Advice for Reference Providers
(Faculty, College administrative staff, and Employers)
- Prior to providing a reference, you must obtain consent from the person about whom the reference will be given. If you are unaware that the job applicant has named you as a reference, ask the prospective employer for verification that the individual has given consent for the reference. Such verification could include a copy of the student's signed application listing you as a reference, your name listed as a reference on the student's resume, or verbal confirmation by the student to you.
- Discuss the type of reference that you will provide with the person who asks you to be a reference. If you cannot provide a good reference, be honest with the individual. Don't promise a "glowing reference." Instead, provide a fair and balanced representation of the person.
- Follow your organization's policy regarding providing a reference. If references are handled in a centralized fashion, advise the prospective employer that even though you may be named as a reference, your organization's policy prohibits you from providing the reference. Direct the employer to the appropriate person in the organization.
- If "to whom it may concern" reference letters are requested, document that this is the type of reference requested and that the student or job applicant takes responsibility for disseminating the letters to the proper persons.
- Respond to the specific inquiry about the student or job applicant. Direct the response to the particular person who requested the information.
- Relate references to the specific position for which the person applied and to the work that the applicant will perform.
- Avoid informal lunch discussions or "off the record" telephone conversations with prospective employers regarding a person's performance. There is no such thing as "off the record."
- Information given should be factual, based upon personal knowledge/observation of the person through direct contact with the person or obtained from the person's personnel record or student record.
- Avoid giving personal opinions or feelings. If you make subjective statements or give opinions because they are requested, clearly identify them as opinions and not as fact. If you do give an opinion, explain the incident or circumstances on which you base the opinion.
- Don't guess or speculate—if someone asks you questions regarding personal characteristics about which you have no knowledge, state that you have no knowledge.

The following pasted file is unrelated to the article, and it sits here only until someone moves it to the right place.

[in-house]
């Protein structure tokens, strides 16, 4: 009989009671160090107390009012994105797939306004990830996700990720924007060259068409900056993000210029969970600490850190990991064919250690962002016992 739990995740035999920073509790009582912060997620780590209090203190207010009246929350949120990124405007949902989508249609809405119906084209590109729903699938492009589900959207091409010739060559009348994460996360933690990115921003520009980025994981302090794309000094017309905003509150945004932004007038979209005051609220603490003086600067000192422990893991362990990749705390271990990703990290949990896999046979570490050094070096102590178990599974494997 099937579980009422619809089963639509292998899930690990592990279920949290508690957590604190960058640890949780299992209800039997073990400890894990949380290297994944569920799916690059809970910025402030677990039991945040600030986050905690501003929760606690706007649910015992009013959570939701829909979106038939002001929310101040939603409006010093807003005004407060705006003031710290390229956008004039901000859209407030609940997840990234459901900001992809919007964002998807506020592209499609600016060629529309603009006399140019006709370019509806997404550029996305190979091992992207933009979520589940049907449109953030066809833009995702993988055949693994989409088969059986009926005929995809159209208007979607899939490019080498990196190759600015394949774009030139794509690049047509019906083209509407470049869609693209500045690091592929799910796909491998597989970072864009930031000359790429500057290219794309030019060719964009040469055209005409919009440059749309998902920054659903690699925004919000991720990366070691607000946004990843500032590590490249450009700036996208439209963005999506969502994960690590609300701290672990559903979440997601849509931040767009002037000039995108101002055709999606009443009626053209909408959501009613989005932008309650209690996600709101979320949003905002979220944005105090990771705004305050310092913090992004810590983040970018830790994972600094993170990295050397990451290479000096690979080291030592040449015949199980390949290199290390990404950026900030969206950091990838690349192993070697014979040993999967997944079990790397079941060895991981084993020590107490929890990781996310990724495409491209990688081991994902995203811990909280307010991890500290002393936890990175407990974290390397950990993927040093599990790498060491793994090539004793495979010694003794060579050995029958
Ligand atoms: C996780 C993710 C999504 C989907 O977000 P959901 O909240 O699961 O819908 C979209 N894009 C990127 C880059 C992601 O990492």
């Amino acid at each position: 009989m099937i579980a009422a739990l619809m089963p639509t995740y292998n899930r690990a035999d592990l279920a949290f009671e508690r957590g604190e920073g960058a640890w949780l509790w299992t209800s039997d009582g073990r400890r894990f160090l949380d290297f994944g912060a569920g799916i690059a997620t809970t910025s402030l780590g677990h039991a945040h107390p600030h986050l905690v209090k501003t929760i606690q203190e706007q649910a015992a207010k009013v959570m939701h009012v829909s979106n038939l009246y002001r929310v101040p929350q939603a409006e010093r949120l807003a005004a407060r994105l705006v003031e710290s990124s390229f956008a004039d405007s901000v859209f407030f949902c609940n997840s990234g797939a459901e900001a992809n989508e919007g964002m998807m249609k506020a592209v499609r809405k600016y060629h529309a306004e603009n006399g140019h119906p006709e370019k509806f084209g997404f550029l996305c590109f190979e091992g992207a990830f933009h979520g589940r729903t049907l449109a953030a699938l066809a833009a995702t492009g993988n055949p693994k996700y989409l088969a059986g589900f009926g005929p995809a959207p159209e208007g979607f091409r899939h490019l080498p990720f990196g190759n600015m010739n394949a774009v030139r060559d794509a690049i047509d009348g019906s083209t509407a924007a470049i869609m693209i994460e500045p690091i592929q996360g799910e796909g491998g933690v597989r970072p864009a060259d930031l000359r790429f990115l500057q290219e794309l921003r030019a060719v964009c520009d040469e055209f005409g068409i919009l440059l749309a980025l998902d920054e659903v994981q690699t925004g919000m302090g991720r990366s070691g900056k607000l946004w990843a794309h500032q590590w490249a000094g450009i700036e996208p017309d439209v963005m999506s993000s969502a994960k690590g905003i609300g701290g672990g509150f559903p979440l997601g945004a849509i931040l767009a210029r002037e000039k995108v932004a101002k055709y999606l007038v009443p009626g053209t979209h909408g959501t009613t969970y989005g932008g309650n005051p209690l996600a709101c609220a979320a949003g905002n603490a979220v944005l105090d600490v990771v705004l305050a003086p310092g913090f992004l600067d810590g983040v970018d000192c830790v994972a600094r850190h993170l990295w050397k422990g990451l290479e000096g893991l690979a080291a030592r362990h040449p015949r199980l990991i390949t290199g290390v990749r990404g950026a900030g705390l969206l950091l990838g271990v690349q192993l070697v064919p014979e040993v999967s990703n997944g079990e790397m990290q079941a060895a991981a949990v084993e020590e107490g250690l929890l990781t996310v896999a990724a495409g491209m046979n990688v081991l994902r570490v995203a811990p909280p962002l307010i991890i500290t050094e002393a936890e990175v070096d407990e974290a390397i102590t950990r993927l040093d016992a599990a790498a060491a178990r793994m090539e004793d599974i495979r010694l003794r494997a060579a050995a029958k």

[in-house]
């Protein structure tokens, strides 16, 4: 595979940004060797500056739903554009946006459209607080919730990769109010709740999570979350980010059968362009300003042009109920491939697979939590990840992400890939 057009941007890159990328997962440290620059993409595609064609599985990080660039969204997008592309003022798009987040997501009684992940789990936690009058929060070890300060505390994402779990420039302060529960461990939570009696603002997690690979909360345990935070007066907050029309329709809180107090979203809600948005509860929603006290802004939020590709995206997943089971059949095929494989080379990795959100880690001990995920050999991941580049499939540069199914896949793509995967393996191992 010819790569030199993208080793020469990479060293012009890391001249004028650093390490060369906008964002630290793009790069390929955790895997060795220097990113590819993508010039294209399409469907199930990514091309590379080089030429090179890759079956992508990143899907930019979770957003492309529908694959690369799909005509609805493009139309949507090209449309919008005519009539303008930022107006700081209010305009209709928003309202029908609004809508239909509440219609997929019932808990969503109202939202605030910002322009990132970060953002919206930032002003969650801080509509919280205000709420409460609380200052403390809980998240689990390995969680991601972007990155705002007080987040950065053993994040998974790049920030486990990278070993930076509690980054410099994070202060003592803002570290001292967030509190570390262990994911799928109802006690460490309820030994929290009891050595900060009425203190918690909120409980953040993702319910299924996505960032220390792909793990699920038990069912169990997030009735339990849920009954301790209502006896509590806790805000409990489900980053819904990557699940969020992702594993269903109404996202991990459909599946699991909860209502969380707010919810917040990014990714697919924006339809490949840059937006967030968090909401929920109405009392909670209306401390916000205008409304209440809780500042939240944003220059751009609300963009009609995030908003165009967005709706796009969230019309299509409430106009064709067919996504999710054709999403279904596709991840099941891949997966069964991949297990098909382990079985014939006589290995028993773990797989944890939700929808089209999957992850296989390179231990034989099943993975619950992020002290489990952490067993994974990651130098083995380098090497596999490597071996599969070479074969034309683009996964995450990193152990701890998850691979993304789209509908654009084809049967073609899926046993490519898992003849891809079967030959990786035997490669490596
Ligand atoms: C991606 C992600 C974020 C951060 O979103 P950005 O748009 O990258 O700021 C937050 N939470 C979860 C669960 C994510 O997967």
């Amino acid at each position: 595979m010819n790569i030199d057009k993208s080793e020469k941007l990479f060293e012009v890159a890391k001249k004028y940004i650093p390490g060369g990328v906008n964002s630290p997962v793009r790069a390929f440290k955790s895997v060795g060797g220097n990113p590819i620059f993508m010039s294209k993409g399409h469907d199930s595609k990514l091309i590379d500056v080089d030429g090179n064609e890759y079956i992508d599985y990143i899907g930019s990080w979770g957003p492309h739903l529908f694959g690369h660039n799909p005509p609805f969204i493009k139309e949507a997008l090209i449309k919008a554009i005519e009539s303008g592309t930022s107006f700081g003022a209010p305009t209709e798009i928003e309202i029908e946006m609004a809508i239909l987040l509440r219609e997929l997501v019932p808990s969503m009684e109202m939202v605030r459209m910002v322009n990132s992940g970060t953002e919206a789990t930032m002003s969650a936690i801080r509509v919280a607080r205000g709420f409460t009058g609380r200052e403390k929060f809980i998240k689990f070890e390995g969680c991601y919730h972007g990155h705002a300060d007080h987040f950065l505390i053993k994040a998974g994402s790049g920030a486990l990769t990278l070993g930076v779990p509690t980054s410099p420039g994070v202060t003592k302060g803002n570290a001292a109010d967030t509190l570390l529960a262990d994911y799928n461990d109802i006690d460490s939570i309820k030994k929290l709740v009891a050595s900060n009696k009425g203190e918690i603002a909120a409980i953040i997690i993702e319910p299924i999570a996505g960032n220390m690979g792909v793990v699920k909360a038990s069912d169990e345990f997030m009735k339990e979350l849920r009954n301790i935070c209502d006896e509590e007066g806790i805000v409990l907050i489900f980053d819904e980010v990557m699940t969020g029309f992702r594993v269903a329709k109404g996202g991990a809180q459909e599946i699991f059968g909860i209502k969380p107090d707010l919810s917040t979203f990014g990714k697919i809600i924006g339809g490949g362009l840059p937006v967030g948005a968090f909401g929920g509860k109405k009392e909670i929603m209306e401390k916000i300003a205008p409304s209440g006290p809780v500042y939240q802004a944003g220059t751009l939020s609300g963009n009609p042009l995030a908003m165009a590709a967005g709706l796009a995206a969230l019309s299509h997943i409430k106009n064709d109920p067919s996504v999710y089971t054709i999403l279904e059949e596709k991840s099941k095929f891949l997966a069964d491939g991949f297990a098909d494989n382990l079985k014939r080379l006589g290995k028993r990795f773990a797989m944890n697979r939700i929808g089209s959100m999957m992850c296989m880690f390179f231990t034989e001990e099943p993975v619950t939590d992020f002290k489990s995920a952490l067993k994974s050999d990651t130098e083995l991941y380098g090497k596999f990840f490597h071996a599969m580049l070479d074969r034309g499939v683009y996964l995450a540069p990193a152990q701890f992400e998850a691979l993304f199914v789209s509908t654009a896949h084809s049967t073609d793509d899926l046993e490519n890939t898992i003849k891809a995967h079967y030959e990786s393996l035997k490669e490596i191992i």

- State in a reference letter, "This information is confidential, should be treated as such, and is provided at the request of (name of student or applicant), who has asked me to serve as a reference." Statements such as these give justification for the communication and leave no doubt that the information was not given to hurt a person's reputation.
- Do not include information that might indicate an individual's race, color, religion, national origin, age, disability, citizenship status, sex (unless by the individual's name it is obvious), or marital status. Do not base an opinion of performance on stereotypes about an individual, for instance "for a woman, she excels in math."
- Document all information you release.
Sample Reference Letter
Dear [Name of Employer]:
This reference letter is provided at the written request of [name of student], who has asked me to serve as a reference on [his/her] behalf. It is my understanding that [name of student] is being considered by your organization for the position of [job title]. Please be advised that the information contained in this letter is confidential and should be treated as such. The information should not be disclosed to [name of student, if student has waived access] or anyone in your organization who is not involved in the hiring decision regarding this individual. Additionally, the information should not be disclosed to anyone outside of your organization without the consent of the student.
I have known [name of student] for the past [number of months, semesters, years] as [he/she] has taken the following courses which I teach: [list courses, give a brief description of the content of course]. As [his/her] professor, I have had an opportunity to observe the student's participation and interaction in class and to evaluate the student's knowledge of the subject matter. I would rate the student's overall performance in these subjects as [insert rating]. This is evidenced by[his/her] grades--[state the grades].
[One or two specific examples of the student's performance may be appropriate, for example:] As part of [his/her] grade in [name of course], the student was required to prepare a paper. The paper was designed to measure the student's ability to research, to analyze the results of the research, and to write. [Discuss how the paper submitted by the student indicated to you the student's skills in these areas.] Based upon this, I rate the student's skills as [insert raiting].
An area in which [student's name] performed particularly well was in [name area and specific example of support].
Based upon the student's academic performance and my understanding of the position for which the student is applying, I believe the student would perform [place overall evaluation here].
If you would like to discuss this further, please feel free to contact me.